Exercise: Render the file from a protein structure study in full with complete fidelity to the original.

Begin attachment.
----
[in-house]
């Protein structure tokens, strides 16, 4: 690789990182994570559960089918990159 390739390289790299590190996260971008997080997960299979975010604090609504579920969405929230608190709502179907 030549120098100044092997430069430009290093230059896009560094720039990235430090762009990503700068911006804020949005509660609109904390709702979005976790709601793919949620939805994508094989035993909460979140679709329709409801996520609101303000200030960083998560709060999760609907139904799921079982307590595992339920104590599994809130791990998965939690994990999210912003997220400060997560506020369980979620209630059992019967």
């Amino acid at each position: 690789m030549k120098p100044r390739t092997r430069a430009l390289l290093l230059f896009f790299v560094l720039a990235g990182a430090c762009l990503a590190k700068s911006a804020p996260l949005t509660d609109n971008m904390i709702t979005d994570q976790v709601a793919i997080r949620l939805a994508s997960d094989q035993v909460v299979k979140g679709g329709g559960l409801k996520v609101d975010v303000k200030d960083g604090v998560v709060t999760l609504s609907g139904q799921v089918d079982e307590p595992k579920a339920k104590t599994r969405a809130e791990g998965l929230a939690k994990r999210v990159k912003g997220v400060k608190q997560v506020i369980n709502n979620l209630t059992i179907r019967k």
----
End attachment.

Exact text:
[in-house]
């Protein structure tokens, strides 16, 4: 690789990182994570559960089918990159 390739390289790299590190996260971008997080997960299979975010604090609504579920969405929230608190709502179907 030549120098100044092997430069430009290093230059896009560094720039990235430090762009990503700068911006804020949005509660609109904390709702979005976790709601793919949620939805994508094989035993909460979140679709329709409801996520609101303000200030960083998560709060999760609907139904799921079982307590595992339920104590599994809130791990998965939690994990999210912003997220400060997560506020369980979620209630059992019967």
């Amino acid at each position: 690789m030549k120098p100044r390739t092997r430069a430009l390289l290093l230059f896009f790299v560094l720039a990235g990182a430090c762009l990503a590190k700068s911006a804020p996260l949005t509660d609109n971008m904390i709702t979005d994570q976790v709601a793919i997080r949620l939805a994508s997960d094989q035993v909460v299979k979140g679709g329709g559960l409801k996520v609101d975010v303000k200030d960083g604090v998560v709060t999760l609504s609907g139904q799921v089918d079982e307590p595992k579920a339920k104590t599994r969405a809130e791990g998965l929230a939690k994990r999210v990159k912003g997220v400060k608190q997560v506020i369980n709502n979620l209630t059992i179907r019967k």